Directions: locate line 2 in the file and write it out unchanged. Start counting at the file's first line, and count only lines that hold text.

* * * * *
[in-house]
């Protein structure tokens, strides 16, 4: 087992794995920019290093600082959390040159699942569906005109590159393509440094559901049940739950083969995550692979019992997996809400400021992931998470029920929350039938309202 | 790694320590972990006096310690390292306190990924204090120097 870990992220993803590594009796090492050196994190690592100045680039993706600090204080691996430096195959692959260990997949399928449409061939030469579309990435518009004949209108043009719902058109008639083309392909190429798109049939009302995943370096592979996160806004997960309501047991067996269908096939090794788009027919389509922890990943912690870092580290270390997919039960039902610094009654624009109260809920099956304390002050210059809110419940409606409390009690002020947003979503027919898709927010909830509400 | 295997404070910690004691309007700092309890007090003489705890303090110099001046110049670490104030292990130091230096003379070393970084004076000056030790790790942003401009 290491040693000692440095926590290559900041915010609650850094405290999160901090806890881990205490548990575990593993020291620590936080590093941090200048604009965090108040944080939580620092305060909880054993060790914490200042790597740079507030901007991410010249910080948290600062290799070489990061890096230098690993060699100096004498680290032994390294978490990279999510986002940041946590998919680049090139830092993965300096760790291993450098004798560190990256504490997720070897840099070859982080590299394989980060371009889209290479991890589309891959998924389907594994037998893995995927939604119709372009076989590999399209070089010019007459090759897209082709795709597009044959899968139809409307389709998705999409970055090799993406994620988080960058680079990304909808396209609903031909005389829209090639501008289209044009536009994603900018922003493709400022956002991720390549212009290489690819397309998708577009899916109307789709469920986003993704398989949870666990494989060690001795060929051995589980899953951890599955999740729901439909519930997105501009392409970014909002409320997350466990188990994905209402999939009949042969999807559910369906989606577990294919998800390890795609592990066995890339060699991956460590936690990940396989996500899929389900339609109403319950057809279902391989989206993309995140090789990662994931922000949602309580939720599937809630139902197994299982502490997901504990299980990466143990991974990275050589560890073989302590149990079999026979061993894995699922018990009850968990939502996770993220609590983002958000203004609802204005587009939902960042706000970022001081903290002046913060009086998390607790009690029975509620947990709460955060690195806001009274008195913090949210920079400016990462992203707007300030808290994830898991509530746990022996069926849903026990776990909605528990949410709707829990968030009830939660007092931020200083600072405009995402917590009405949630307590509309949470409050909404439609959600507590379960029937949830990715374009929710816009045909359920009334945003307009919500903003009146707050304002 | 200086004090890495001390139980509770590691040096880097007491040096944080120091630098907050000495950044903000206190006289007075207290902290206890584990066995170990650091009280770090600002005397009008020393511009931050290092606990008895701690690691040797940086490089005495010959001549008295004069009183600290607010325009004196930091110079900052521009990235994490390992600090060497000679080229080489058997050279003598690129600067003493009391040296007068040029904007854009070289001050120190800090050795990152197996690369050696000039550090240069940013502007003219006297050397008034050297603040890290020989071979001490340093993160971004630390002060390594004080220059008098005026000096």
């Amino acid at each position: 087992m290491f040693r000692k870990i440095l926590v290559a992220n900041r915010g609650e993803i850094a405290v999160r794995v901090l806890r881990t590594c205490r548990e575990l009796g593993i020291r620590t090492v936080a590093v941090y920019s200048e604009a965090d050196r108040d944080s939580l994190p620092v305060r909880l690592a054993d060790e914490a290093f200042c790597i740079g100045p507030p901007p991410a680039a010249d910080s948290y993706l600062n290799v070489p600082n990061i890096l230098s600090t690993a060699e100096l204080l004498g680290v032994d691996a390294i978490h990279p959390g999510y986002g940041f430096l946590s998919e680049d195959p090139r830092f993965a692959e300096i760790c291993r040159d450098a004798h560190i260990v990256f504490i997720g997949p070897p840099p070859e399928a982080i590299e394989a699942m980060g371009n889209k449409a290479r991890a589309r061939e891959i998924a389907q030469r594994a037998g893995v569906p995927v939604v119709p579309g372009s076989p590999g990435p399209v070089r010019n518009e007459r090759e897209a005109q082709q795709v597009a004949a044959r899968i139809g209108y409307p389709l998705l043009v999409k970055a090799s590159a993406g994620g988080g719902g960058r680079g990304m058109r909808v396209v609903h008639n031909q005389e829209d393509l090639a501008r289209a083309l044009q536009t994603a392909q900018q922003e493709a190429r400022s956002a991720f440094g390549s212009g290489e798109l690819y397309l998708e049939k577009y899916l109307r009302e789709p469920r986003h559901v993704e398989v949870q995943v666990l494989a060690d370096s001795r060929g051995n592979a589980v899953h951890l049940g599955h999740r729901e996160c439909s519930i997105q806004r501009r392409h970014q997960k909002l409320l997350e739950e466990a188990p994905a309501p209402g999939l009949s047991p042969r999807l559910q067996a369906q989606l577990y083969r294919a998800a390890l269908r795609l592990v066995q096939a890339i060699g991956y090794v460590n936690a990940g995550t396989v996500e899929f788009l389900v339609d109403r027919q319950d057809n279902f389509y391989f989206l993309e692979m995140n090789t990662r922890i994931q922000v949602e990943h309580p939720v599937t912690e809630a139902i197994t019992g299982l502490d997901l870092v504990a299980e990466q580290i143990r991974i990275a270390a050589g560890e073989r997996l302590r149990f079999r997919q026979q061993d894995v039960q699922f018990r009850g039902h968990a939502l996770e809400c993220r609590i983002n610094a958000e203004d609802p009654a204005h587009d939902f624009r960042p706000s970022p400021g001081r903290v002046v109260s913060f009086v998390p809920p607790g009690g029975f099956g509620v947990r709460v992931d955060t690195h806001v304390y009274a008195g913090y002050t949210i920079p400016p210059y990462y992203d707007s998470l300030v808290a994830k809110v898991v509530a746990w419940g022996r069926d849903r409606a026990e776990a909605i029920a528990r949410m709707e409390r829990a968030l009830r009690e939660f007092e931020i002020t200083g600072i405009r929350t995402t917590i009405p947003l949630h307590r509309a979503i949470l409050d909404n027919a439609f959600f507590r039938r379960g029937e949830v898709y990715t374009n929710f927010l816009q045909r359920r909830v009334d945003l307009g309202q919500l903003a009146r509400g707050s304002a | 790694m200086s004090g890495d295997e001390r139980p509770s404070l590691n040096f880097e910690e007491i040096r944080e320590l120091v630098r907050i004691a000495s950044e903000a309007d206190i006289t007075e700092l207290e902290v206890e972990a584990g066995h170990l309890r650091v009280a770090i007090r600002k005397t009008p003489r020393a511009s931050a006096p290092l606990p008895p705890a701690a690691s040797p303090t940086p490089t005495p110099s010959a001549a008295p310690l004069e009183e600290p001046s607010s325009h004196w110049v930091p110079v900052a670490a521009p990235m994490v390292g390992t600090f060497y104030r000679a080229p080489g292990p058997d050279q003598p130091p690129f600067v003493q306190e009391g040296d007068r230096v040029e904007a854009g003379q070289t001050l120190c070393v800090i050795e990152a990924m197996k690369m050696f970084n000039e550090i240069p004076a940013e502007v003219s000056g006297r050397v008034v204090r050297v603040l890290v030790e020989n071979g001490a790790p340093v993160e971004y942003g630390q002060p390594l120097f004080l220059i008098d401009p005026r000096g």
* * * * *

């Protein structure tokens, strides 16, 4: 087992794995920019290093600082959390040159699942569906005109590159393509440094559901049940739950083969995550692979019992997996809400400021992931998470029920929350039938309202 | 790694320590972990006096310690390292306190990924204090120097 870990992220993803590594009796090492050196994190690592100045680039993706600090204080691996430096195959692959260990997949399928449409061939030469579309990435518009004949209108043009719902058109008639083309392909190429798109049939009302995943370096592979996160806004997960309501047991067996269908096939090794788009027919389509922890990943912690870092580290270390997919039960039902610094009654624009109260809920099956304390002050210059809110419940409606409390009690002020947003979503027919898709927010909830509400 | 295997404070910690004691309007700092309890007090003489705890303090110099001046110049670490104030292990130091230096003379070393970084004076000056030790790790942003401009 290491040693000692440095926590290559900041915010609650850094405290999160901090806890881990205490548990575990593993020291620590936080590093941090200048604009965090108040944080939580620092305060909880054993060790914490200042790597740079507030901007991410010249910080948290600062290799070489990061890096230098690993060699100096004498680290032994390294978490990279999510986002940041946590998919680049090139830092993965300096760790291993450098004798560190990256504490997720070897840099070859982080590299394989980060371009889209290479991890589309891959998924389907594994037998893995995927939604119709372009076989590999399209070089010019007459090759897209082709795709597009044959899968139809409307389709998705999409970055090799993406994620988080960058680079990304909808396209609903031909005389829209090639501008289209044009536009994603900018922003493709400022956002991720390549212009290489690819397309998708577009899916109307789709469920986003993704398989949870666990494989060690001795060929051995589980899953951890599955999740729901439909519930997105501009392409970014909002409320997350466990188990994905209402999939009949042969999807559910369906989606577990294919998800390890795609592990066995890339060699991956460590936690990940396989996500899929389900339609109403319950057809279902391989989206993309995140090789990662994931922000949602309580939720599937809630139902197994299982502490997901504990299980990466143990991974990275050589560890073989302590149990079999026979061993894995699922018990009850968990939502996770993220609590983002958000203004609802204005587009939902960042706000970022001081903290002046913060009086998390607790009690029975509620947990709460955060690195806001009274008195913090949210920079400016990462992203707007300030808290994830898991509530746990022996069926849903026990776990909605528990949410709707829990968030009830939660007092931020200083600072405009995402917590009405949630307590509309949470409050909404439609959600507590379960029937949830990715374009929710816009045909359920009334945003307009919500903003009146707050304002 | 200086004090890495001390139980509770590691040096880097007491040096944080120091630098907050000495950044903000206190006289007075207290902290206890584990066995170990650091009280770090600002005397009008020393511009931050290092606990008895701690690691040797940086490089005495010959001549008295004069009183600290607010325009004196930091110079900052521009990235994490390992600090060497000679080229080489058997050279003598690129600067003493009391040296007068040029904007854009070289001050120190800090050795990152197996690369050696000039550090240069940013502007003219006297050397008034050297603040890290020989071979001490340093993160971004630390002060390594004080220059008098005026000096």